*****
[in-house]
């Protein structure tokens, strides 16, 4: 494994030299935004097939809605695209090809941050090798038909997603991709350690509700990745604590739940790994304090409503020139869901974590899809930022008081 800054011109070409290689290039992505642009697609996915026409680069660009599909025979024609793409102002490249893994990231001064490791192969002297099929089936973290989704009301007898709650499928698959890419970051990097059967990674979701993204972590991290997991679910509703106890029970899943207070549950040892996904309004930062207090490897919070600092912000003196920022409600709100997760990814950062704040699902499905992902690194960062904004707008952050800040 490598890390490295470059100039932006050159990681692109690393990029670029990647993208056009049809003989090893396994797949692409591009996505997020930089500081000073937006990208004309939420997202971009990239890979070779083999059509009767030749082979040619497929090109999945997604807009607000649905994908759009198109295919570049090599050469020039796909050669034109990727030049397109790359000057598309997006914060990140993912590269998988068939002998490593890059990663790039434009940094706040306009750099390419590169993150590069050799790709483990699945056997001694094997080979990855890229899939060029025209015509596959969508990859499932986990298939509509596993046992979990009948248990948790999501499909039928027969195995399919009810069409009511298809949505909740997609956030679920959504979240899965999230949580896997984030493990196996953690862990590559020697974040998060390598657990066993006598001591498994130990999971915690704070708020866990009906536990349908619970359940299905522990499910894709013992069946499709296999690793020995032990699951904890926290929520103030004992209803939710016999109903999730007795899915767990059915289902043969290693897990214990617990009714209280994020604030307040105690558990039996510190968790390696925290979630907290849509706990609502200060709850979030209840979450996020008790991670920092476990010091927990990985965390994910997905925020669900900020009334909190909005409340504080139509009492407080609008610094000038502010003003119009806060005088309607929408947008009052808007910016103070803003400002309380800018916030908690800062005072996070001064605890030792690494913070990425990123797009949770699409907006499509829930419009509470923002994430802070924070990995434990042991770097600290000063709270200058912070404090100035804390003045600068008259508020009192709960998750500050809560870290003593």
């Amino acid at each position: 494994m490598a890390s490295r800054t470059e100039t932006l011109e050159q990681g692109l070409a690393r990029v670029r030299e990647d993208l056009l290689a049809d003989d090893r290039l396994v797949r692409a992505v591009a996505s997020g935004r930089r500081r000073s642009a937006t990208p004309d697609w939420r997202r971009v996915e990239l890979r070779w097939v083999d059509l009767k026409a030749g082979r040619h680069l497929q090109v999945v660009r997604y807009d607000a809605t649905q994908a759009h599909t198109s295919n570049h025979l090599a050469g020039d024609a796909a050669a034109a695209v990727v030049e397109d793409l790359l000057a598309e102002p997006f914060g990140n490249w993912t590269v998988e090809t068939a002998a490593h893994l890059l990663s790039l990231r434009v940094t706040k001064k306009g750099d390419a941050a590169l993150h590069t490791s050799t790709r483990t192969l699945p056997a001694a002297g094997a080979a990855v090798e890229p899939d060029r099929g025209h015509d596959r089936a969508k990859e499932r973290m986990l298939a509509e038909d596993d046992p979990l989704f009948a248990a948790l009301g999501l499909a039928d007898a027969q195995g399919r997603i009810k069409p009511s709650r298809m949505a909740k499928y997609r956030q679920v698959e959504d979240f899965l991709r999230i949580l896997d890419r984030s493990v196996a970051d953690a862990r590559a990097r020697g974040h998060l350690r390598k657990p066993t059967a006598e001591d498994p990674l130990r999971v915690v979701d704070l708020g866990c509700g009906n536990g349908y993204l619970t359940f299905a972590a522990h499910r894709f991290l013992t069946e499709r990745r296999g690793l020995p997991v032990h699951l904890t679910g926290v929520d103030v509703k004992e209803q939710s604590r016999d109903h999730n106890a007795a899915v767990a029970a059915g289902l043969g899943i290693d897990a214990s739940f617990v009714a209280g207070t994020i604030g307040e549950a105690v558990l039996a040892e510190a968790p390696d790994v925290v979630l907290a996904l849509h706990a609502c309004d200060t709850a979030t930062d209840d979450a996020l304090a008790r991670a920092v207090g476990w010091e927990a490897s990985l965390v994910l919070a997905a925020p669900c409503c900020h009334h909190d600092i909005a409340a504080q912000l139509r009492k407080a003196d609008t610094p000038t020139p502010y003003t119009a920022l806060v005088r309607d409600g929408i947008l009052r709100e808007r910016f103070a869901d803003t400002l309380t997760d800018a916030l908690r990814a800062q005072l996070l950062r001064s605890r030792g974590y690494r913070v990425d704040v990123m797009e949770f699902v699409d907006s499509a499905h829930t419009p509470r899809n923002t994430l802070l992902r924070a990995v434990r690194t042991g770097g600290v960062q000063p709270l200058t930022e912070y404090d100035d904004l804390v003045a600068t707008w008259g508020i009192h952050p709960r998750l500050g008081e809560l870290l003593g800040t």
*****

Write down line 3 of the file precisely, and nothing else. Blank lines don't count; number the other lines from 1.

């Amino acid at each position: 494994m490598a890390s490295r800054t470059e100039t932006l011109e050159q990681g692109l070409a690393r990029v670029r030299e990647d993208l056009l290689a049809d003989d090893r290039l396994v797949r692409a992505v591009a996505s997020g935004r930089r500081r000073s642009a937006t990208p004309d697609w939420r997202r971009v996915e990239l890979r070779w097939v083999d059509l009767k026409a030749g082979r040619h680069l497929q090109v999945v660009r997604y807009d607000a809605t649905q994908a759009h599909t198109s295919n570049h025979l090599a050469g020039d024609a796909a050669a034109a695209v990727v030049e397109d793409l790359l000057a598309e102002p997006f914060g990140n490249w993912t590269v998988e090809t068939a002998a490593h893994l890059l990663s790039l990231r434009v940094t706040k001064k306009g750099d390419a941050a590169l993150h590069t490791s050799t790709r483990t192969l699945p056997a001694a002297g094997a080979a990855v090798e890229p899939d060029r099929g025209h015509d596959r089936a969508k990859e499932r973290m986990l298939a509509e038909d596993d046992p979990l989704f009948a248990a948790l009301g999501l499909a039928d007898a027969q195995g399919r997603i009810k069409p009511s709650r298809m949505a909740k499928y997609r956030q679920v698959e959504d979240f899965l991709r999230i949580l896997d890419r984030s493990v196996a970051d953690a862990r590559a990097r020697g974040h998060l350690r390598k657990p066993t059967a006598e001591d498994p990674l130990r999971v915690v979701d704070l708020g866990c509700g009906n536990g349908y993204l619970t359940f299905a972590a522990h499910r894709f991290l013992t069946e499709r990745r296999g690793l020995p997991v032990h699951l904890t679910g926290v929520d103030v509703k004992e209803q939710s604590r016999d109903h999730n106890a007795a899915v767990a029970a059915g289902l043969g899943i290693d897990a214990s739940f617990v009714a209280g207070t994020i604030g307040e549950a105690v558990l039996a040892e510190a968790p390696d790994v925290v979630l907290a996904l849509h706990a609502c309004d200060t709850a979030t930062d209840d979450a996020l304090a008790r991670a920092v207090g476990w010091e927990a490897s990985l965390v994910l919070a997905a925020p669900c409503c900020h009334h909190d600092i909005a409340a504080q912000l139509r009492k407080a003196d609008t610094p000038t020139p502010y003003t119009a920022l806060v005088r309607d409600g929408i947008l009052r709100e808007r910016f103070a869901d803003t400002l309380t997760d800018a916030l908690r990814a800062q005072l996070l950062r001064s605890r030792g974590y690494r913070v990425d704040v990123m797009e949770f699902v699409d907006s499509a499905h829930t419009p509470r899809n923002t994430l802070l992902r924070a990995v434990r690194t042991g770097g600290v960062q000063p709270l200058t930022e912070y404090d100035d904004l804390v003045a600068t707008w008259g508020i009192h952050p709960r998750l500050g008081e809560l870290l003593g800040t």